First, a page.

Science in schools

Sir, — This refers to the editorial "Get the science right in schools" (March 23). Students should be trained to think instead of being encouraged to memorise. More observation-related activities should take place in classrooms. Field trips, inter-school science competitions, and peer group activities on concept building will help develop curiosity among youngsters.

Vure Balaiah, Mamidipally, A.P.

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Sir, — Besides restructuring the curriculum in schools, it is also important to evolve a comprehensive approach to recruit meritorious science teachers according to the norms prescribed by the UGC at the college level.

V. Bhimeswara Rao, Nidadavole, A.P.

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Sir, — Fields such as music and sports attract youngsters because they can find many role models. Science has very few role models. We need dedicated scientists to fill this gap. Good practical-oriented syllabus and infrastructure in science laboratories should be made mandatory in schools and colleges. A teaching degree should be made compulsory for college teaching too.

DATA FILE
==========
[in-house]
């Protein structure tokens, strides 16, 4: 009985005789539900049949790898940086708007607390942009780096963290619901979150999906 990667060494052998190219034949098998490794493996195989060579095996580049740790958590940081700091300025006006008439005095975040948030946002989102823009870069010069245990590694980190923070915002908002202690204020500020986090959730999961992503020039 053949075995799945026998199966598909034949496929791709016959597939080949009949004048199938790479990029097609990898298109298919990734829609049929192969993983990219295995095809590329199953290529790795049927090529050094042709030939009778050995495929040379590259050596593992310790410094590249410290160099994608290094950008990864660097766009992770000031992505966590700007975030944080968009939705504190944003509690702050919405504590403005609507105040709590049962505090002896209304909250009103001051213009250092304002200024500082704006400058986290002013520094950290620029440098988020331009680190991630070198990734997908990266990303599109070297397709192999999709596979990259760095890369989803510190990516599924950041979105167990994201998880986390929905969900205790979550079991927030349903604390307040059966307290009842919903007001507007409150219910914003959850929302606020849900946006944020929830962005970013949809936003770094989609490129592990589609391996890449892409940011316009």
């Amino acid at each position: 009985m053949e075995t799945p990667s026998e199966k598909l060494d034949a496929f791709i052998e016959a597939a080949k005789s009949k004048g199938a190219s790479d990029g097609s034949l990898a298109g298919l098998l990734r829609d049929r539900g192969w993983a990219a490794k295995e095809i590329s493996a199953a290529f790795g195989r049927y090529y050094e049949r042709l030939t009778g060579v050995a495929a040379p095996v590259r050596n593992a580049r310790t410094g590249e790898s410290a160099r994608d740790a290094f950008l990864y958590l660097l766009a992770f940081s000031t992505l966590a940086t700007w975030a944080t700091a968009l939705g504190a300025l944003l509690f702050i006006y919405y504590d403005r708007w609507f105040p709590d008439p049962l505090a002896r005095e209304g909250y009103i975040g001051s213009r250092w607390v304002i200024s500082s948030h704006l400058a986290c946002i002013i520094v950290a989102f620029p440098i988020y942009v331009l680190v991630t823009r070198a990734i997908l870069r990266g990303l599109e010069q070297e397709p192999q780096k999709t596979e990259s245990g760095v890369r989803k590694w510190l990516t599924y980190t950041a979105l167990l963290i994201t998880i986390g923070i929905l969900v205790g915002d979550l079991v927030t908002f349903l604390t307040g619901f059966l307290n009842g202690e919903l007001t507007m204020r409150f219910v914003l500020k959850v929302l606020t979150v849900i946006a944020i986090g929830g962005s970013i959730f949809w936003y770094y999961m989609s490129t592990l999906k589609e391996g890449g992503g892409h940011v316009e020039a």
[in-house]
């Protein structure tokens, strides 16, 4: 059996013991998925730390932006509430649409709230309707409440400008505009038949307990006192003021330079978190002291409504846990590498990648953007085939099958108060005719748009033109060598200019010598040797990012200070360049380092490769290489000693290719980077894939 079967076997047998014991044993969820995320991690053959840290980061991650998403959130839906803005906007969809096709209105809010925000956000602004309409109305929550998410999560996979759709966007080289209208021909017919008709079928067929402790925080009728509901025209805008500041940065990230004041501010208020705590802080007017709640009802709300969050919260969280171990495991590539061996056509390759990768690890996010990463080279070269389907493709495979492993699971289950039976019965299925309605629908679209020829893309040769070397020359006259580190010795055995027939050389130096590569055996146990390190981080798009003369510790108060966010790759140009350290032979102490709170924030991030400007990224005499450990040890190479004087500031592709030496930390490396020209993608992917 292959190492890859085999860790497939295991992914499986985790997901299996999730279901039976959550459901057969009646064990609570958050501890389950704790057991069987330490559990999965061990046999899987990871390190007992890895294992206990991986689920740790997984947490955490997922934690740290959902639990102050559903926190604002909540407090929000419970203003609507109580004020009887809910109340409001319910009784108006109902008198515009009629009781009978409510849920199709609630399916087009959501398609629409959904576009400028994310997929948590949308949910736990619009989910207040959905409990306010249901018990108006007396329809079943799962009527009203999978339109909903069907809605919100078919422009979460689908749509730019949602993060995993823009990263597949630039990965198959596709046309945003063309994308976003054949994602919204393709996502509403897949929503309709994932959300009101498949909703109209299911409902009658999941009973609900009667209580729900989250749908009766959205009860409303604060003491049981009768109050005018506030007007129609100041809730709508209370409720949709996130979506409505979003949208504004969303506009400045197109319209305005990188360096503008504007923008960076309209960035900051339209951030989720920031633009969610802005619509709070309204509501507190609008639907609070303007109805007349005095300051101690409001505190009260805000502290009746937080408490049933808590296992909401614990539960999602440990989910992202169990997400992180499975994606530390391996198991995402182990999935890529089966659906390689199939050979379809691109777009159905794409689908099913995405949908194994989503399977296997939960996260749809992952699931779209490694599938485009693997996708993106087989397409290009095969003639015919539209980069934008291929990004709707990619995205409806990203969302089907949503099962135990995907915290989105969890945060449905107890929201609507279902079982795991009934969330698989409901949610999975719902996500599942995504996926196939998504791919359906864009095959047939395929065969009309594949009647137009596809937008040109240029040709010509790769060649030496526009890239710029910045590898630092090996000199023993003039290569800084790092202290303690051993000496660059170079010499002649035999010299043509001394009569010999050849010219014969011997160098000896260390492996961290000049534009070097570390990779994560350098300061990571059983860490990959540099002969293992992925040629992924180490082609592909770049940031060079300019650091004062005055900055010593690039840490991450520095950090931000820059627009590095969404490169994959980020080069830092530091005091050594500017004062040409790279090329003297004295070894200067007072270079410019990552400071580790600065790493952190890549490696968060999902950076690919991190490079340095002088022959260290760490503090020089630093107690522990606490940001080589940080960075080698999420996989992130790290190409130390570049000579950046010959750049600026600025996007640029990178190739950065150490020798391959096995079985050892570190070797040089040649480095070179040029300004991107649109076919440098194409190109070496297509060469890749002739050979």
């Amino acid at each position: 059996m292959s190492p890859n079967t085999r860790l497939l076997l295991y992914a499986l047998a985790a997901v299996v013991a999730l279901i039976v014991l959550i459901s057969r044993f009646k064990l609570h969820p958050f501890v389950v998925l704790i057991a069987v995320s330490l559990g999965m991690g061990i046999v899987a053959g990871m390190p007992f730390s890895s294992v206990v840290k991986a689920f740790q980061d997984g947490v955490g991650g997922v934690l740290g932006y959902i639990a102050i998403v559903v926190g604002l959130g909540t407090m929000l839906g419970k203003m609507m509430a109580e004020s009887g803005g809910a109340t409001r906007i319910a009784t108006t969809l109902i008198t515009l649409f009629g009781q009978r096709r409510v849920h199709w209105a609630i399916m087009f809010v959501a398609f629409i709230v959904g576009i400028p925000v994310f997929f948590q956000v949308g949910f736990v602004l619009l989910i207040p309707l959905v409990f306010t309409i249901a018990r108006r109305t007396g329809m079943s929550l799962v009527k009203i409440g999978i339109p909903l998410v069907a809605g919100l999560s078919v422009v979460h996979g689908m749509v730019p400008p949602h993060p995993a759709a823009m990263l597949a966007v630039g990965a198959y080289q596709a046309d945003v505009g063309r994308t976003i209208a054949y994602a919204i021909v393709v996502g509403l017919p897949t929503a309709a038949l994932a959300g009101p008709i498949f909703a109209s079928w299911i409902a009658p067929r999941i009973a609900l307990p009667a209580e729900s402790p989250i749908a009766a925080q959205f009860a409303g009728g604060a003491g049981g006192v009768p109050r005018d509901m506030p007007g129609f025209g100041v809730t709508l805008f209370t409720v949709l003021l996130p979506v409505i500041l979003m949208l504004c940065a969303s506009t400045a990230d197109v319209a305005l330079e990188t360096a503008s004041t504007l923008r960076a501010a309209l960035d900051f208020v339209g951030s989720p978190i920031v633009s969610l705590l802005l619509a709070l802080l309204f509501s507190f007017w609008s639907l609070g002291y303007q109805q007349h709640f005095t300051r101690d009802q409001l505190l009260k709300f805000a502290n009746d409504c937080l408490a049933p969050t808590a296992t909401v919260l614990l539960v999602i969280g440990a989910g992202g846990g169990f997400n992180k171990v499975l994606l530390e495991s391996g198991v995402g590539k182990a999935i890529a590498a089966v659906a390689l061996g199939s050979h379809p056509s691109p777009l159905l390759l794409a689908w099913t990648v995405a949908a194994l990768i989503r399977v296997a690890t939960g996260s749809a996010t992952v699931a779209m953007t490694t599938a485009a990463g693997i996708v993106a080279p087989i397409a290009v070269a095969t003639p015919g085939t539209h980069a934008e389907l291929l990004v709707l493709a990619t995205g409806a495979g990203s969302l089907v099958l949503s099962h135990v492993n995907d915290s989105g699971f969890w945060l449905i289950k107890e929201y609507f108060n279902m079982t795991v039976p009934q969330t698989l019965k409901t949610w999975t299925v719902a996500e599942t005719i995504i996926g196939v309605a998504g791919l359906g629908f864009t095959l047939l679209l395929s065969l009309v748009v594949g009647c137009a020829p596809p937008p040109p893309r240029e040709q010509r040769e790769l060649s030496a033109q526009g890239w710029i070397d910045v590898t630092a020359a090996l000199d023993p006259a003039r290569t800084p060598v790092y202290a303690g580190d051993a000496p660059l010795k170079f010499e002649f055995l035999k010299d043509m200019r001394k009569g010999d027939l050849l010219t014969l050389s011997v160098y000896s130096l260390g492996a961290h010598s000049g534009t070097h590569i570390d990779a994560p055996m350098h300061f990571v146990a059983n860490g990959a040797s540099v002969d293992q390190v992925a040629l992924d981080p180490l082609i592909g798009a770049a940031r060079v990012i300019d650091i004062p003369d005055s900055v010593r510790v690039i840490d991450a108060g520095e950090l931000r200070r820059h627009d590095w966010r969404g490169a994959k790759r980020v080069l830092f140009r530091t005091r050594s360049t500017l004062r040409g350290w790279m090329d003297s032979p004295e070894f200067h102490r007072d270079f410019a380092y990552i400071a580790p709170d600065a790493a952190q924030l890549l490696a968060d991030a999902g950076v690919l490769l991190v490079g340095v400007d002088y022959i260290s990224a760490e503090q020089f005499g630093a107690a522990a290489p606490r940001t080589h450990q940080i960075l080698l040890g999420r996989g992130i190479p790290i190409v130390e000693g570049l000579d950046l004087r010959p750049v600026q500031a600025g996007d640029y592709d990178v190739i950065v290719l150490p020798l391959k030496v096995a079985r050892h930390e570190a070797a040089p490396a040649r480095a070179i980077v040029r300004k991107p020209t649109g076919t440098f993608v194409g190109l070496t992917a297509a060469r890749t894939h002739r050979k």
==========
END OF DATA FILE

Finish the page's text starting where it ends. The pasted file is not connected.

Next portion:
T. Charles John Bhaskar, Chennai

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Sir, — It is a bitter truth that our science education encourages students to learn the concepts by heart without understanding them. Even our examination and evaluation systems encourage students to photocopy answers rather than to reflect their understanding of the concepts. Students should be encouraged to conduct live science exhibitions especially in rural areas.

S.K. Seeralan, Tiruchi, T.N.

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Sir, — Higher secondary course has switched the emphasis to memory-based learning, making science a dreary affair. Children love to know about nature and its manifestations, but our classrooms do not provide them any opportunity.

The Vikram Sarabhai Community Science Centre and similar science centres have developed self-learning science kits. If only such kits are supplied to all schools and used by the children, there will be a positive change in the learning of science. S.S. Rajagopalan,


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